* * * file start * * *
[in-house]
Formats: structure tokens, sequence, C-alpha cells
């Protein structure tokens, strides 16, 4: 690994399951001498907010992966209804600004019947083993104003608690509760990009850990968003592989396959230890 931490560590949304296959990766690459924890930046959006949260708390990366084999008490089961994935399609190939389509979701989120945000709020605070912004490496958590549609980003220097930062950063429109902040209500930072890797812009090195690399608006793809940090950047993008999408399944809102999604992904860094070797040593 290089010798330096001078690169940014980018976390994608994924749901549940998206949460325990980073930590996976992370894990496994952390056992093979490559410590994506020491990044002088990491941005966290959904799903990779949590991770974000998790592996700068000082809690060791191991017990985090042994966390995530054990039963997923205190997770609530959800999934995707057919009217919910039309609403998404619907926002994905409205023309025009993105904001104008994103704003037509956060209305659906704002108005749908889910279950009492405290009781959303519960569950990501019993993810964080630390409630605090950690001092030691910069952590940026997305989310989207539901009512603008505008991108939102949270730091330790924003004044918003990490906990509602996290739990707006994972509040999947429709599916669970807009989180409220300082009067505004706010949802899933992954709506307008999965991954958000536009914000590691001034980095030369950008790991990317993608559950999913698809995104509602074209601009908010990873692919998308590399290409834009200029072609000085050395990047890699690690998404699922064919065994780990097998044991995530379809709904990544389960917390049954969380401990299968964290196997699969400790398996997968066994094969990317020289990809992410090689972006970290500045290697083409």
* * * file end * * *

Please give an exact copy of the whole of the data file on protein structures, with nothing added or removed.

[in-house]
Formats: structure tokens, sequence, C-alpha cells
């Protein structure tokens, strides 16, 4: 690994399951001498907010992966209804600004019947083993104003608690509760990009850990968003592989396959230890 931490560590949304296959990766690459924890930046959006949260708390990366084999008490089961994935399609190939389509979701989120945000709020605070912004490496958590549609980003220097930062950063429109902040209500930072890797812009090195690399608006793809940090950047993008999408399944809102999604992904860094070797040593 290089010798330096001078690169940014980018976390994608994924749901549940998206949460325990980073930590996976992370894990496994952390056992093979490559410590994506020491990044002088990491941005966290959904799903990779949590991770974000998790592996700068000082809690060791191991017990985090042994966390995530054990039963997923205190997770609530959800999934995707057919009217919910039309609403998404619907926002994905409205023309025009993105904001104008994103704003037509956060209305659906704002108005749908889910279950009492405290009781959303519960569950990501019993993810964080630390409630605090950690001092030691910069952590940026997305989310989207539901009512603008505008991108939102949270730091330790924003004044918003990490906990509602996290739990707006994972509040999947429709599916669970807009989180409220300082009067505004706010949802899933992954709506307008999965991954958000536009914000590691001034980095030369950008790991990317993608559950999913698809995104509602074209601009908010990873692919998308590399290409834009200029072609000085050395990047890699690690998404699922064919065994780990097998044991995530379809709904990544389960917390049954969380401990299968964290196997699969400790398996997968066994094969990317020289990809992410090689972006970290500045290697083409």